4.2.8 Fish.................................................................................................................... 71
            4.2.9 Wildlife ............................................................................................................. 71
            4.2.10 Air Quality ........................................................................................................ 71
            4.2.11 Noise ................................................................................................................. 71
            4.2.12 Socioeconomics ................................................................................................ 71
            4.2.13 Subsistence Section 810 (A) Evaluation and Finding....................................... 71
            4.2.14 Cultural Resources ........................................................................................... 71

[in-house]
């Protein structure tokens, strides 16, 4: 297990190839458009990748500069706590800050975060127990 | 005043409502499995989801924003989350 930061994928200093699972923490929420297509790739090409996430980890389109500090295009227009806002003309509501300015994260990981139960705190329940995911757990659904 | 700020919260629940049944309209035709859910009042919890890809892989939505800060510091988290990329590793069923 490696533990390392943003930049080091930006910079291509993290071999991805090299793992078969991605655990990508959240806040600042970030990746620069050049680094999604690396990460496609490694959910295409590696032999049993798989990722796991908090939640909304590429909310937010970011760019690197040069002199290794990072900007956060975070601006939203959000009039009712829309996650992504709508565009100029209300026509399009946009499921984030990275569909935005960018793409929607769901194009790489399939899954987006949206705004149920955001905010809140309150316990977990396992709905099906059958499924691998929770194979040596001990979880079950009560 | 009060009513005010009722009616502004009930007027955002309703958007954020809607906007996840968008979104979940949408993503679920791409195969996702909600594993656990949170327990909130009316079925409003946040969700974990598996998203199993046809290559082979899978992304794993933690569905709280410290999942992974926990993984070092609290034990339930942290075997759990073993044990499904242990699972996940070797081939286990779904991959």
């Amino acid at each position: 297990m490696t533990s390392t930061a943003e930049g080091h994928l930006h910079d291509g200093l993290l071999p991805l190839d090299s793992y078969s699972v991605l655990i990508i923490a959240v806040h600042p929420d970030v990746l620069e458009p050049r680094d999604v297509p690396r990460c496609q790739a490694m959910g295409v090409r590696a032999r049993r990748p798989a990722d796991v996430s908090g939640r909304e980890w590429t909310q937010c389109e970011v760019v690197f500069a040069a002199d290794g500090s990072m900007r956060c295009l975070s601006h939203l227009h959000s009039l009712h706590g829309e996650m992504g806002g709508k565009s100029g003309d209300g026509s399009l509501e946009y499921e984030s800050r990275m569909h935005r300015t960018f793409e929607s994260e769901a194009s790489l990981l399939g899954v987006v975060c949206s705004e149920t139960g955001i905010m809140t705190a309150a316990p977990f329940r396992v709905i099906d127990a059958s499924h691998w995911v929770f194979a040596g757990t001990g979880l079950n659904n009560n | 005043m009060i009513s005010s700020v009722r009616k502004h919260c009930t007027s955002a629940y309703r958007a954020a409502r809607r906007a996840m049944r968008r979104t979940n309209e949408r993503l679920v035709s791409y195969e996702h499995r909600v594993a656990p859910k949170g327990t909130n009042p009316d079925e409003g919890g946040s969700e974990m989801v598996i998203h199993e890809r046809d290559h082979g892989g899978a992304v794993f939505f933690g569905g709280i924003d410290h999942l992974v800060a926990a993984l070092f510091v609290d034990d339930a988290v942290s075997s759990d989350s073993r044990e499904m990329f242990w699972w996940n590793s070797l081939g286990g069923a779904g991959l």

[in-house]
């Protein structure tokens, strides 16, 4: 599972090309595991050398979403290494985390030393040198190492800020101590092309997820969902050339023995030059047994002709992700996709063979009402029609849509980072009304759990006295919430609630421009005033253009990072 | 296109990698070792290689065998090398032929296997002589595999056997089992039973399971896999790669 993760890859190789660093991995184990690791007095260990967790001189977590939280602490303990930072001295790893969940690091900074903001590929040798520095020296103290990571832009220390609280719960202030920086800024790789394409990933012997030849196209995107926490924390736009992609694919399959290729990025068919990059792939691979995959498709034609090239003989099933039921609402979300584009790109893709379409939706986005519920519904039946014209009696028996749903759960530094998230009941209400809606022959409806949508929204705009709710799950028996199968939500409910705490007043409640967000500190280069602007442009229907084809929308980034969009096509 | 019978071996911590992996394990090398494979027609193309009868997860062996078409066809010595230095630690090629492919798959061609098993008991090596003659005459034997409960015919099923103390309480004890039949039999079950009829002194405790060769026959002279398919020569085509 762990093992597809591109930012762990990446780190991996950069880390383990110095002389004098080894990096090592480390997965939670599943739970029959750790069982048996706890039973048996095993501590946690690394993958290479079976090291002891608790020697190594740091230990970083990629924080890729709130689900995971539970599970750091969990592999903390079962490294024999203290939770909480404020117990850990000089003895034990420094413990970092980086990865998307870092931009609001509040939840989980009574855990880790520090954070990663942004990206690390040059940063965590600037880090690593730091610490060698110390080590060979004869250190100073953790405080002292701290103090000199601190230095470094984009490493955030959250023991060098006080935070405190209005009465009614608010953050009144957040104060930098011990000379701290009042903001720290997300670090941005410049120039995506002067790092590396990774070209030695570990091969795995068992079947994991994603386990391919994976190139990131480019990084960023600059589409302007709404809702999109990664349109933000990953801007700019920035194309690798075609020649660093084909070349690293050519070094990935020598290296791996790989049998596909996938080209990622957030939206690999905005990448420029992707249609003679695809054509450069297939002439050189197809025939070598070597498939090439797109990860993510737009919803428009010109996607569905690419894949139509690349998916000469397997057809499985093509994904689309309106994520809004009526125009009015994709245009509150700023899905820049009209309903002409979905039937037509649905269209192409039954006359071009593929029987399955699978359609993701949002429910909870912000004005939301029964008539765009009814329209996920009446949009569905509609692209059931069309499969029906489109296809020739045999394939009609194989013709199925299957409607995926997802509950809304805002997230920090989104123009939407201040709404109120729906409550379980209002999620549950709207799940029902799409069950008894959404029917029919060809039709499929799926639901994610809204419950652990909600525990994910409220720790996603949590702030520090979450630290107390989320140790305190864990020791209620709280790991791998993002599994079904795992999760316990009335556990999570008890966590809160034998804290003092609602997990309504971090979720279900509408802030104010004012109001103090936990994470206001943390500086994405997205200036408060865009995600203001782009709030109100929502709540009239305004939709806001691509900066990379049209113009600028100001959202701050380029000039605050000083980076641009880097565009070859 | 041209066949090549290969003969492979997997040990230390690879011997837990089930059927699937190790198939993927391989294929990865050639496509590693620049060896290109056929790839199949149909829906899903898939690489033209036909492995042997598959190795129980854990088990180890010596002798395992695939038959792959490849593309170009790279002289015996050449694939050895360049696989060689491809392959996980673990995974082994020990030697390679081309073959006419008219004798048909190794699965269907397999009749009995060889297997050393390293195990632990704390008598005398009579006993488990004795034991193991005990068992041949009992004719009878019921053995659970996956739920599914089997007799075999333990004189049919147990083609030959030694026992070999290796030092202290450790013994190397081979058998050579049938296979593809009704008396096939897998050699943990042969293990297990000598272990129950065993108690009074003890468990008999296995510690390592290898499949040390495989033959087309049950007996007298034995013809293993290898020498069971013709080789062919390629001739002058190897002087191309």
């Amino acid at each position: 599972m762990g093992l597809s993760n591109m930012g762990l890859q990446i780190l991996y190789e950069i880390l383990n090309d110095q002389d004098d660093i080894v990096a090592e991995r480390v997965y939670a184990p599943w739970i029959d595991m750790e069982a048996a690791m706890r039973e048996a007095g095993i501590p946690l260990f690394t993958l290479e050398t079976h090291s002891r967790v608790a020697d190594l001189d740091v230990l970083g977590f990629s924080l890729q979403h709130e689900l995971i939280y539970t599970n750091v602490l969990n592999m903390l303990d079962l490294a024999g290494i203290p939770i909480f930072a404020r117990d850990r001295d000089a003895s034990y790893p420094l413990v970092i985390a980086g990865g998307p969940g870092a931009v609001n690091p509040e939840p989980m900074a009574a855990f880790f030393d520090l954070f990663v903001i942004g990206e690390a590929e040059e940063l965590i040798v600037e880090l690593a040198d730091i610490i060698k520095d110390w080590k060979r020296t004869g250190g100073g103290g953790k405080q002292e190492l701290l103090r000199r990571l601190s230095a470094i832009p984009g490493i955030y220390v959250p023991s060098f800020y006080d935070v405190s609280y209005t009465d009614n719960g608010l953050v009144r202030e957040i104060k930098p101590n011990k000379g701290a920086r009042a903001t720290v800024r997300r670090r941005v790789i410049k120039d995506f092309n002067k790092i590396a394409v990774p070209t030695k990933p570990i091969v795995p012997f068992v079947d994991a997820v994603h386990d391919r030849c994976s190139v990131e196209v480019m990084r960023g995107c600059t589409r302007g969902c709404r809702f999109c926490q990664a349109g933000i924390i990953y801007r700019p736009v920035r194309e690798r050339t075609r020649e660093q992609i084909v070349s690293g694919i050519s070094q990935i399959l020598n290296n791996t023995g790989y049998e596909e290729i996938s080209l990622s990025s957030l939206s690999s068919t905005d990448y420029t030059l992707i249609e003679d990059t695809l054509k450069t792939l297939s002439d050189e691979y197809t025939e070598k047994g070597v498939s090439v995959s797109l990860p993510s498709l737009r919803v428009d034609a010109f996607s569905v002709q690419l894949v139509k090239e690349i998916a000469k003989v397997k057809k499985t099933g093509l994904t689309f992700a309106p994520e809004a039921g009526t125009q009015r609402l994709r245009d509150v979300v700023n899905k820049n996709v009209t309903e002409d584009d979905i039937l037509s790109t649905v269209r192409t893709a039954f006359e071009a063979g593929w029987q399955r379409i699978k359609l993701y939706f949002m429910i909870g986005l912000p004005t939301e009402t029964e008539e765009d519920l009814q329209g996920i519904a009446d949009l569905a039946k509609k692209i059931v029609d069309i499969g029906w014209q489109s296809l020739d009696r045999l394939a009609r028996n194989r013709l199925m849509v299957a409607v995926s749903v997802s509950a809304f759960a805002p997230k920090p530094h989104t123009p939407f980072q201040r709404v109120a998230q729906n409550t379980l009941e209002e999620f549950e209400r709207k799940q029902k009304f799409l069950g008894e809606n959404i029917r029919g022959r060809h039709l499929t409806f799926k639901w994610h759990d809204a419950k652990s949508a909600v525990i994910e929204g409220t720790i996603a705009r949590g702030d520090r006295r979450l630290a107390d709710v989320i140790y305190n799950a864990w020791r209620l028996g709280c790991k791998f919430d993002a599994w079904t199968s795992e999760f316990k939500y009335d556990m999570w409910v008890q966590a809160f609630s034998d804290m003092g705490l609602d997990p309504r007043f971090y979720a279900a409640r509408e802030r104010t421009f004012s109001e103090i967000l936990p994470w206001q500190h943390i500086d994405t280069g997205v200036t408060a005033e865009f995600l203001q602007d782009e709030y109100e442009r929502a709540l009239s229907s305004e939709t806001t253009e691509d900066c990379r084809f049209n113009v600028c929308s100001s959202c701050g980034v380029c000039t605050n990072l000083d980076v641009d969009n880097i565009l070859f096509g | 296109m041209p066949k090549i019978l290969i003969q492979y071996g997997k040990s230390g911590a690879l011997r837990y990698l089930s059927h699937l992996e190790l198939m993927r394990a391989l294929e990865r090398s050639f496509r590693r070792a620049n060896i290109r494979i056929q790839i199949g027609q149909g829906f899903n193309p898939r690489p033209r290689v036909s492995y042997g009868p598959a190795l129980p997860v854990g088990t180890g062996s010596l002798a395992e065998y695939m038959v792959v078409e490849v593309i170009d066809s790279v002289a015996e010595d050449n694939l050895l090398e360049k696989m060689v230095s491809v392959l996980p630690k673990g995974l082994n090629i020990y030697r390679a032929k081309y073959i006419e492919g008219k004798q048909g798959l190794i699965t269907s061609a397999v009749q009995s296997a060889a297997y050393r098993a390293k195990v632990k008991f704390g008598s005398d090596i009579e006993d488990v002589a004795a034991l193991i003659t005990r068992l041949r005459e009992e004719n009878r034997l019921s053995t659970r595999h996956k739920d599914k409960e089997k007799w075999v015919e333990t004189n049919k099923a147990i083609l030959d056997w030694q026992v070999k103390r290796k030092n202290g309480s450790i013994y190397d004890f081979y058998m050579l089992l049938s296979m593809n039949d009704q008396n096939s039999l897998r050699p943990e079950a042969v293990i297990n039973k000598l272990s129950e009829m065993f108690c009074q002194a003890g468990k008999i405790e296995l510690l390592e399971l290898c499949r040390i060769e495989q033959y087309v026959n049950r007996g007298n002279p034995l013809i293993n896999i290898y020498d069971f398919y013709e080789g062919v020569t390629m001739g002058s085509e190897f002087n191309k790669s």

4.2.15 Visual Resources............................................................................................... 71
            4.2.16 Recreation ......................................................................................................... 72
            4.2.17 Wastes, Hazardous/Solid .................................................................................. 72
            4.2.18 Critical Elements............................................................................................... 72
      4.3 Impacts of Alternative #2 ............................................................................................... 72
            4.3.1 Critical Elements .............................................................................................. 72